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Introduction to the target flow meters principles.
With the target meter a physical target is located directly in the fluid flow.
The deflection of the target and the force bar is measured in the instrument.
The force on the target can be expressed as
F =cd ρ v2 At / 2 (1)
F = force on the target (N)
cd = overall drag coefficient obtained from empirical data
ρ = density of fluid (kg/m3)
v = fluid velocity (m/s)
At = target area (m2)
Advantages with the Target Flow Meter
- Can be used for any type of liquid, gas, or steam cryogenics.
- There is no moving parts such as bearings, to wear out causing failures.
- High reliability where life tests have been made to 20,000,000 cycles.
- Can be used for any line size from 0.5 inches and up with any type of mounting.
- Range/fluid changes accomplished by simply changing targets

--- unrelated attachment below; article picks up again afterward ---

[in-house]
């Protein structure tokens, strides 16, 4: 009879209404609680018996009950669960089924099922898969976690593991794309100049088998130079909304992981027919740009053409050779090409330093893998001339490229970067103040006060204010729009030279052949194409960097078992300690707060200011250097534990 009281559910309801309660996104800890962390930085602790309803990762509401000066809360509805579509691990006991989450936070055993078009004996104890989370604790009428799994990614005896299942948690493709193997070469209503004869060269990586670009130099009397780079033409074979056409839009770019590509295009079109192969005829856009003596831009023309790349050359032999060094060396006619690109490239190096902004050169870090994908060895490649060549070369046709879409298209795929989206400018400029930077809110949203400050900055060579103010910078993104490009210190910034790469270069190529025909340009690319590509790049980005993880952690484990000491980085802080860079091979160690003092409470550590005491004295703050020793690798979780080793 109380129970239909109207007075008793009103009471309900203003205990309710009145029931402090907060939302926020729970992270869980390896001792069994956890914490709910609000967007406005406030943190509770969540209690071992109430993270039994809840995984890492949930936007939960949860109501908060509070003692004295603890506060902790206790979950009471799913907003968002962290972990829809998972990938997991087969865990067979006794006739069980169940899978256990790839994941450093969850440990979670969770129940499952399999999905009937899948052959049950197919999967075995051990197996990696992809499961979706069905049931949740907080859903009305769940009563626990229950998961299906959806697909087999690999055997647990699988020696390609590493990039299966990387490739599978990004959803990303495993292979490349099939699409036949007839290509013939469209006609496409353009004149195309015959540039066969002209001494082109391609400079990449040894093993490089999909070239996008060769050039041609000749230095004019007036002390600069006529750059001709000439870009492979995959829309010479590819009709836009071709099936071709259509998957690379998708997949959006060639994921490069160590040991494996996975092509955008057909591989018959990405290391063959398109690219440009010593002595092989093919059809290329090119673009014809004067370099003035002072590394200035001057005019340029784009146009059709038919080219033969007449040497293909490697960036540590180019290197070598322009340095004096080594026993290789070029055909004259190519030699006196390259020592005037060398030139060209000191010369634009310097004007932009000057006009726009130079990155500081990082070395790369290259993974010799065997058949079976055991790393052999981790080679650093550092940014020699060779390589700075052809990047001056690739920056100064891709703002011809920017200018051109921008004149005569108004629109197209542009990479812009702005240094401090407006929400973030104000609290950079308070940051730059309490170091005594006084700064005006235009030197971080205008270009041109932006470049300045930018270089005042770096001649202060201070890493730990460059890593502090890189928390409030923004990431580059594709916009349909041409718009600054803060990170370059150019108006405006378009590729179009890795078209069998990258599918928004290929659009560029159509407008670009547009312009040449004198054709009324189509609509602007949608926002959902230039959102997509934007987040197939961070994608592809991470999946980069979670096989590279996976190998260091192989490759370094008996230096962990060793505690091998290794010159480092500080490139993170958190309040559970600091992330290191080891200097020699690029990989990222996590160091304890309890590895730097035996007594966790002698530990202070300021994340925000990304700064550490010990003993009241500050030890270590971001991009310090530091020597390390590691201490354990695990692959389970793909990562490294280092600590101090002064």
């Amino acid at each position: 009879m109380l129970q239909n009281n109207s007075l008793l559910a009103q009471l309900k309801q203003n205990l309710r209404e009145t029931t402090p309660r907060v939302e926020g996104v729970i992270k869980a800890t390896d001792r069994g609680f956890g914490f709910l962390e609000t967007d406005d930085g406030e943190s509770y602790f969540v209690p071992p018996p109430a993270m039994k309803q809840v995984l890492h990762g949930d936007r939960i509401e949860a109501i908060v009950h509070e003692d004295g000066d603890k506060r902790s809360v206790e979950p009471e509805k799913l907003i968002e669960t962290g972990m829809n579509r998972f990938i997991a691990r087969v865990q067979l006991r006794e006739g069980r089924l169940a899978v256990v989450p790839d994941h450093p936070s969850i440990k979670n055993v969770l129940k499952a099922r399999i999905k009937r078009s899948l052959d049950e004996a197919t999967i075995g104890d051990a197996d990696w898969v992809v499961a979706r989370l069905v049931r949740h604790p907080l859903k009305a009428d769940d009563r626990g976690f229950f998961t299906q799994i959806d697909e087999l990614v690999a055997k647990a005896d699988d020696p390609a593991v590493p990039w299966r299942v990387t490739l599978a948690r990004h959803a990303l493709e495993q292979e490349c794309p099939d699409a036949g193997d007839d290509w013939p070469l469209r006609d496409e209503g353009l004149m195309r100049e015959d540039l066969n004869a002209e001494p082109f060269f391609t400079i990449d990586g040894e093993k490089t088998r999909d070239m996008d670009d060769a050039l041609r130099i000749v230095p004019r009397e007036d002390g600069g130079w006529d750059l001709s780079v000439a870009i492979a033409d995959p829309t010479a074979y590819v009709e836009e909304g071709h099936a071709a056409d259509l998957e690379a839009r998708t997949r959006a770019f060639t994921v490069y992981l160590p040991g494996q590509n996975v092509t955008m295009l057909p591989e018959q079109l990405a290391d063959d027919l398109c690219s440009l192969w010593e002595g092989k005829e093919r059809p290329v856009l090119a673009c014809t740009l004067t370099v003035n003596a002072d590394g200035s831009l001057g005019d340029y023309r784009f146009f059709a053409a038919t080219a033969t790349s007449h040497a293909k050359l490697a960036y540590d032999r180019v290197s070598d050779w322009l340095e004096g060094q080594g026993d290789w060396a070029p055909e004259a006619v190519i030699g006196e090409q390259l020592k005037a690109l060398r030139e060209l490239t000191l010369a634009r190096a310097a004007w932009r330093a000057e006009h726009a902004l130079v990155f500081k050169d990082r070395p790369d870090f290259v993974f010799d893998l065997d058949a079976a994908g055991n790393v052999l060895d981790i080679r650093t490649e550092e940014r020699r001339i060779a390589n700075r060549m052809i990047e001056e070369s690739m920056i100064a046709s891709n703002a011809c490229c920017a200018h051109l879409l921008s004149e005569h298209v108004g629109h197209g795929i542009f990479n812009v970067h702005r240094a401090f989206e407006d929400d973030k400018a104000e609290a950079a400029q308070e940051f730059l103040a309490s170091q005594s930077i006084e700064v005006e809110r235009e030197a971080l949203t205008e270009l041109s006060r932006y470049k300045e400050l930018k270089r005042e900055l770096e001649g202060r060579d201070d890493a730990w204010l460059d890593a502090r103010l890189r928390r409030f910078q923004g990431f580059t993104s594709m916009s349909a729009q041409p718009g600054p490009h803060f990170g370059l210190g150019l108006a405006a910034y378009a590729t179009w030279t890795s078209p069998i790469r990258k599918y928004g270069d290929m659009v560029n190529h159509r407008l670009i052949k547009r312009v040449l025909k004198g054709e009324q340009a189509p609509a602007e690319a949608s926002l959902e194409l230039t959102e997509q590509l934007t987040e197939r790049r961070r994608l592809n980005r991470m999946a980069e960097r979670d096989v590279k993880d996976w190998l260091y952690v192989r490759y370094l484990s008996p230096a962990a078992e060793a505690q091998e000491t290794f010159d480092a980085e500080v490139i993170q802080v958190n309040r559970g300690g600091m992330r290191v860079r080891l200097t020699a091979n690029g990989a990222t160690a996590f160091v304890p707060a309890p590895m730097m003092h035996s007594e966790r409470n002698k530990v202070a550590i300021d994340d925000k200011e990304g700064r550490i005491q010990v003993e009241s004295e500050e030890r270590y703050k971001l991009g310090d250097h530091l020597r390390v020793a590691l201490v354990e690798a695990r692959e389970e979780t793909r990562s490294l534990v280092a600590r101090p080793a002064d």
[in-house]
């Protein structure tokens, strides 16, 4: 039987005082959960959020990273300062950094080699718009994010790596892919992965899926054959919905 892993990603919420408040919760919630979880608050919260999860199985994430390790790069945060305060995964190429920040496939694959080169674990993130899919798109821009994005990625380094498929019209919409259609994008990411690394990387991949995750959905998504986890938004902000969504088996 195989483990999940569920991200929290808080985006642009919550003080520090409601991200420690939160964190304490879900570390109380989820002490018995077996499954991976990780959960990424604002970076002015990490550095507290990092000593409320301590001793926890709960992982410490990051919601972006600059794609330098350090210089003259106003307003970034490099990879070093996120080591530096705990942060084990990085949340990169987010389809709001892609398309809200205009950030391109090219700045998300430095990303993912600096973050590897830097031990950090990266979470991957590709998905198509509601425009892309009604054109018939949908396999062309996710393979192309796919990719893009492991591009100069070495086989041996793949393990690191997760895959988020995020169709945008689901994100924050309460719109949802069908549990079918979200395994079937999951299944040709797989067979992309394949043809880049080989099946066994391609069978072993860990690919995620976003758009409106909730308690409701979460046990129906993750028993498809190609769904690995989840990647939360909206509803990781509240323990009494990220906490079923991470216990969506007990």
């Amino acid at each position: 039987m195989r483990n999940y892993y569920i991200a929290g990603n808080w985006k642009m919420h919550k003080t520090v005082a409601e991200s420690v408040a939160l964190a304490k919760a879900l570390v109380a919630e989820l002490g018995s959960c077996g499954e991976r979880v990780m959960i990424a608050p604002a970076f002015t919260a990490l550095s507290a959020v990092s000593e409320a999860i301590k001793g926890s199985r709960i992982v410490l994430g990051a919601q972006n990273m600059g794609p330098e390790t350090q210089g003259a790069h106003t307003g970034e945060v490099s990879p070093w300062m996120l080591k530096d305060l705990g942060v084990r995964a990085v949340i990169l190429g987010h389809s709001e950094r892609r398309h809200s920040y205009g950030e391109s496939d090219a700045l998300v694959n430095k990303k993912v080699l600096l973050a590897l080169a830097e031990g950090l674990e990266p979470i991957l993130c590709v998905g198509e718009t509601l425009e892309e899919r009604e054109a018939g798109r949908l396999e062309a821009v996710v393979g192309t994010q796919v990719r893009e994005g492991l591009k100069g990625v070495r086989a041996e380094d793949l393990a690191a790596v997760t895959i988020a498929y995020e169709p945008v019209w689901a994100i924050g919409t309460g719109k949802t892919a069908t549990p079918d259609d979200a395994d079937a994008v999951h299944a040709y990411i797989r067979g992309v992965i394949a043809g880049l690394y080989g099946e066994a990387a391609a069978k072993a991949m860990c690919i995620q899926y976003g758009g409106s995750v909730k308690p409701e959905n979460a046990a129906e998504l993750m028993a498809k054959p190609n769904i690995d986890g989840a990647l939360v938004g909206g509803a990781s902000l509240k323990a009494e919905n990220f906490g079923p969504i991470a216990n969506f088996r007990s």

- Turndowns aprox.15:1
- Can accept bi-directional flow where signal polarity indicates direction.
- Several materials are available. Among them 303/304 SS, 316 SS, hastelloy and inconel.
Disadvantages with the Target Flow Meter
- Calibration must be verified in the field.
- Flow metering principles - Orifice, Venturi, Flow Nozzles, Pitot Tubes, Target, Variable Area, Positive Displacement, Turbine, Vortex, Electromagnetic, Ultrasonic Doppler, Ultrasonic Time-of-travel, Mass Coriolis, Mass Thermal, Weir V-notch, Flume Parshall and Sluice Gate flow meters and more.
- A limited comparison of flowmeter principles - regarding service, rangeability, pressure loss, typical accuracy, upstream pipe diameters, viscosity and relative costs.
- The drag coefficient quantifies the drag or resistance of an object in a fluid environment.
- Introduction to accuracy in flow measurement devices.
- Turndown ratio (Rangeability) can be used to compare flow measurement devices like orifices, venturi meters etc.
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